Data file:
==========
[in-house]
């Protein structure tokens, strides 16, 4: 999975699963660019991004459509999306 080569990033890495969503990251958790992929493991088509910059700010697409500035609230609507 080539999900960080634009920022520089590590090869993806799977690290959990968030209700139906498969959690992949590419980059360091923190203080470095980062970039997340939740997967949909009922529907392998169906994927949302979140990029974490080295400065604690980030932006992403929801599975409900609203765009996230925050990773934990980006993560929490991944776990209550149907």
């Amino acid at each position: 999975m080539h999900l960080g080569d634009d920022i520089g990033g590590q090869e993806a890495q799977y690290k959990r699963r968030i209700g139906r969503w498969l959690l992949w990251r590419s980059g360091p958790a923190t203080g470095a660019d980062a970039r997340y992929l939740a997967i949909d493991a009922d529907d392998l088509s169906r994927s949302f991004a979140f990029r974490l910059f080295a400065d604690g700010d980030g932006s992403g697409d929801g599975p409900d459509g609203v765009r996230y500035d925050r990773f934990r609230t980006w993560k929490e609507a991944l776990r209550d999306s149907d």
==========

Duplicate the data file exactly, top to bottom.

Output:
[in-house]
């Protein structure tokens, strides 16, 4: 999975699963660019991004459509999306 080569990033890495969503990251958790992929493991088509910059700010697409500035609230609507 080539999900960080634009920022520089590590090869993806799977690290959990968030209700139906498969959690992949590419980059360091923190203080470095980062970039997340939740997967949909009922529907392998169906994927949302979140990029974490080295400065604690980030932006992403929801599975409900609203765009996230925050990773934990980006993560929490991944776990209550149907």
């Amino acid at each position: 999975m080539h999900l960080g080569d634009d920022i520089g990033g590590q090869e993806a890495q799977y690290k959990r699963r968030i209700g139906r969503w498969l959690l992949w990251r590419s980059g360091p958790a923190t203080g470095a660019d980062a970039r997340y992929l939740a997967i949909d493991a009922d529907d392998l088509s169906r994927s949302f991004a979140f990029r974490l910059f080295a400065d604690g700010d980030g932006s992403g697409d929801g599975p409900d459509g609203v765009r996230y500035d925050r990773f934990r609230t980006w993560k929490e609507a991944l776990r209550d999306s149907d």